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  • Stephanie Fuller

A turtle disaster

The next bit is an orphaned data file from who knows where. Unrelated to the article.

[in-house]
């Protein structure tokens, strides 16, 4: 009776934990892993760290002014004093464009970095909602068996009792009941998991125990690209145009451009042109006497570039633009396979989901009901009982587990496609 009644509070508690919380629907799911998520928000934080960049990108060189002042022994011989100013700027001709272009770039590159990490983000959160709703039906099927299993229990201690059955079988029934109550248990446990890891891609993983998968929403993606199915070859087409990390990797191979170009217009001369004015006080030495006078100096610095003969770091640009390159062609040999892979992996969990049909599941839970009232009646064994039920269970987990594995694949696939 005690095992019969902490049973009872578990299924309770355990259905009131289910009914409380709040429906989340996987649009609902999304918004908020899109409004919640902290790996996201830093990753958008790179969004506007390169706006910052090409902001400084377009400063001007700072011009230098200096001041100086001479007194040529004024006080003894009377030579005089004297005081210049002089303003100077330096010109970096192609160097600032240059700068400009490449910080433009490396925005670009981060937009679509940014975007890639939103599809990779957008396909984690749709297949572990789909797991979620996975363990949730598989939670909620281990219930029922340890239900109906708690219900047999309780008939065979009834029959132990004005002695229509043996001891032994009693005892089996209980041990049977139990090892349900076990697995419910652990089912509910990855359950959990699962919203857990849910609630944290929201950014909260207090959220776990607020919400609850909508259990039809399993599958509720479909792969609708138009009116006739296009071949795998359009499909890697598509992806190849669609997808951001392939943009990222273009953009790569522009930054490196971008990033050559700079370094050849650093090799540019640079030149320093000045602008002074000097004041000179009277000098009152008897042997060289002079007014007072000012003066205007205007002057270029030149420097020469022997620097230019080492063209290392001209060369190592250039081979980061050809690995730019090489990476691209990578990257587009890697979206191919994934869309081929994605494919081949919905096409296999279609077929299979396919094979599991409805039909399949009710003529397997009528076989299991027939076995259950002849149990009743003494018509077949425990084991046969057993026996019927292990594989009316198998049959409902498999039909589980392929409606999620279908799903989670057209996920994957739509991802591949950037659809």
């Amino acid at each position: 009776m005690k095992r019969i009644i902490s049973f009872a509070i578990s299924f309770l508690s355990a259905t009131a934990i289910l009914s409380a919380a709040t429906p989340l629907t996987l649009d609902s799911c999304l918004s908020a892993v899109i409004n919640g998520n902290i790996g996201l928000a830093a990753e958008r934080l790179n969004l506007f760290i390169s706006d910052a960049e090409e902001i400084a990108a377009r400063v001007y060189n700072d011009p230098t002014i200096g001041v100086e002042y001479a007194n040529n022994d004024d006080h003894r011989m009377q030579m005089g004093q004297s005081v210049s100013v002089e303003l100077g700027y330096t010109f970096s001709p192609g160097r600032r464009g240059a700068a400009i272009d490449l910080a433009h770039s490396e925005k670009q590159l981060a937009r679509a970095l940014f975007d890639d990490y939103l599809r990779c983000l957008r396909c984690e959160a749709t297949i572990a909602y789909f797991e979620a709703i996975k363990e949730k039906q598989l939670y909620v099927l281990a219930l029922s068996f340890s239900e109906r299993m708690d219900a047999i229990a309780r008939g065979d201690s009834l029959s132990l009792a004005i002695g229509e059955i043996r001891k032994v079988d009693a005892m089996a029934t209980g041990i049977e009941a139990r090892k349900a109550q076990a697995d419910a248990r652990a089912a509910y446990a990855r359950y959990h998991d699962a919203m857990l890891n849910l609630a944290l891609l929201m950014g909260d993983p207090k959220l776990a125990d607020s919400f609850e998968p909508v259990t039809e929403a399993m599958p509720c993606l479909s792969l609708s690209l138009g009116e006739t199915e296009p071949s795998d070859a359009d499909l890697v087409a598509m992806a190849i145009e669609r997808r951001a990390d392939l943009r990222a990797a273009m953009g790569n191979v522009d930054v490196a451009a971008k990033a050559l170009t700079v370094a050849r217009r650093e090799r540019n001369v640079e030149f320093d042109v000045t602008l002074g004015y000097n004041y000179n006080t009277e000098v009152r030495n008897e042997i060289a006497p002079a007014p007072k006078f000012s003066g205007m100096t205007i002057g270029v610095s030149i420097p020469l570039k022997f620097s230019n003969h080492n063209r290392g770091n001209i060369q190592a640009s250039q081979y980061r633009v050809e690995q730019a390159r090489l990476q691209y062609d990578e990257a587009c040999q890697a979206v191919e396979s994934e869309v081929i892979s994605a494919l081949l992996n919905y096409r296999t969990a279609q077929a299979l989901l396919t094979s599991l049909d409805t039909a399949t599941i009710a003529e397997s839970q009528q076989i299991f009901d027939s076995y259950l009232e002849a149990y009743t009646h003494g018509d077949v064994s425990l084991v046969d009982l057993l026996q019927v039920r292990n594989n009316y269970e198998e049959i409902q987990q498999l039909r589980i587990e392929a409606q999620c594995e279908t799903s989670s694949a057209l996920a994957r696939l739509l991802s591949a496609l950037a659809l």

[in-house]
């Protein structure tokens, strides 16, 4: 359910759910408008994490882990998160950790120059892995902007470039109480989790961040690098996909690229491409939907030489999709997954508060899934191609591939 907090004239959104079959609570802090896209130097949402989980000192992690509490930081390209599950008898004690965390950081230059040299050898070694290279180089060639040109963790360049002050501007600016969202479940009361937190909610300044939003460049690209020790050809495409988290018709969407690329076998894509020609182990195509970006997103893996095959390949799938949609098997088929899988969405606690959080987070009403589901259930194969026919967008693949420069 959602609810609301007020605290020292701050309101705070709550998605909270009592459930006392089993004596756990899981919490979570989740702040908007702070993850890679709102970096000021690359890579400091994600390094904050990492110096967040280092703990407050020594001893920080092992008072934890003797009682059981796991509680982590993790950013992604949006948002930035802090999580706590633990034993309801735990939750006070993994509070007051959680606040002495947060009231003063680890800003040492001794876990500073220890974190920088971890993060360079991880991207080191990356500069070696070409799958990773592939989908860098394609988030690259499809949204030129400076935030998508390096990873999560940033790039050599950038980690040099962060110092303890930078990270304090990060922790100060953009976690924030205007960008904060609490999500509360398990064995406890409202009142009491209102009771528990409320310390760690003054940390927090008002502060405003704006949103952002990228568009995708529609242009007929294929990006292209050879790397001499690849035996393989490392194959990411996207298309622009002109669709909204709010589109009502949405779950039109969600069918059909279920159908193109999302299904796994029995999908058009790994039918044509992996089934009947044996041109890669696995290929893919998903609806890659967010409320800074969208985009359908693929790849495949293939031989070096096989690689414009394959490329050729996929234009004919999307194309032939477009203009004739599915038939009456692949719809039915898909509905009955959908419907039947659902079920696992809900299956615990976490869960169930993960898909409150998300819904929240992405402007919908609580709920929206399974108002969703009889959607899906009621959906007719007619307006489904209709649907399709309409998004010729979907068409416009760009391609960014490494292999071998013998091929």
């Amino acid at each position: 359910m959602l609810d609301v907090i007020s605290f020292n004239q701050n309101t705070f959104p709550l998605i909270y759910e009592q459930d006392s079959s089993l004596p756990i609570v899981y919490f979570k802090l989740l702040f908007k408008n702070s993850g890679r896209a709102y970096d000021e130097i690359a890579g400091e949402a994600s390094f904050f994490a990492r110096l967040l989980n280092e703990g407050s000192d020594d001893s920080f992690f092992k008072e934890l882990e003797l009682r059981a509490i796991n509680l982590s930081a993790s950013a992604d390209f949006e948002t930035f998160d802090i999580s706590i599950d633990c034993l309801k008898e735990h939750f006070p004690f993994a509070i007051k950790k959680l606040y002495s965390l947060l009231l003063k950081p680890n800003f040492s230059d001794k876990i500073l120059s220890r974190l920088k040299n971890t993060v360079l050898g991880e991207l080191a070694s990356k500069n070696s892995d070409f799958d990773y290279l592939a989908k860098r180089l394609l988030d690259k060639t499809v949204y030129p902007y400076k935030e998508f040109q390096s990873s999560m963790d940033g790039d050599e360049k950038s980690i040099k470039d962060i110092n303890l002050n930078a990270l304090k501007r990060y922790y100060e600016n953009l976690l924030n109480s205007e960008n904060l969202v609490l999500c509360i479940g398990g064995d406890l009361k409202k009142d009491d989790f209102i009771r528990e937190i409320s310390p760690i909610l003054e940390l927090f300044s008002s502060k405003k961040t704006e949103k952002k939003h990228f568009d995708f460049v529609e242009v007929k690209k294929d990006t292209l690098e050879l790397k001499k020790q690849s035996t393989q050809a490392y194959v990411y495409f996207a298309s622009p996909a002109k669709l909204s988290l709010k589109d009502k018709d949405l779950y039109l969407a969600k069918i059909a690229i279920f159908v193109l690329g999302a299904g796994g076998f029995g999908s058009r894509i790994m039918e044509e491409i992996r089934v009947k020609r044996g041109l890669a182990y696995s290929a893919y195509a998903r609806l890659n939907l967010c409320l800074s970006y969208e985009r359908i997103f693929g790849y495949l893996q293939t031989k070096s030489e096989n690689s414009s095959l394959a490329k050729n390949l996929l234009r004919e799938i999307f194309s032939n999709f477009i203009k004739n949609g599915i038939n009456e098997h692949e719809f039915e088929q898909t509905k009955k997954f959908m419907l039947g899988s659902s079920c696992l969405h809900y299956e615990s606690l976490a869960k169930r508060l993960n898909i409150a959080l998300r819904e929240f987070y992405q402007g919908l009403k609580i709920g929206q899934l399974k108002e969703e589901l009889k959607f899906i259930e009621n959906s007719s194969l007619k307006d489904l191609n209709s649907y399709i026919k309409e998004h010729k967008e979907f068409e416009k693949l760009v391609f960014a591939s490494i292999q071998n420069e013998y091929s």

Out of the blue, our guide took a deep breath and dunked beneath the waves. A few bubbles and a bit of sea foam replaced him, but other than that, you’d never know he’d ever been there. I half dipped my face in the water so that it felt like I’d got stuck between a pane of glass and stared at the guide as he glided further and further down to the seabed. He stuck two fingers up like a gun and then stroked the sand until it began to float upwards into the water. Within seconds a fleet of sharks arrived to feed off the disrupted sand. Our guide gave us a smile, which had gone skewwhiff because of the water pressure and he looked like he was made out of plastic. With his body floating at a sideways angle and his feet being beamed up by the sunshine above the water he took his left hand and swept up a sea cucumber. Holding it like a gold medal at the Olympics, he turbo charged to the top of the water, arriving with enormous force at the surface. It was undoubtedly a great shame that he didn’t make it. The intersection between the water and the air above it had solidified into a thick plastic film making it impossible to resurface. The sea cucumber was alright, she felt perfectly at home all wrapped up in water but the guide did look a little distressed. His face was no longer wide, but rather long and his smile had turned down into a sort of trout pout. I think he was panicking. He didn’t have a snorkel, only the oxygen he left the surface with. He had two choices, become a fish or die.


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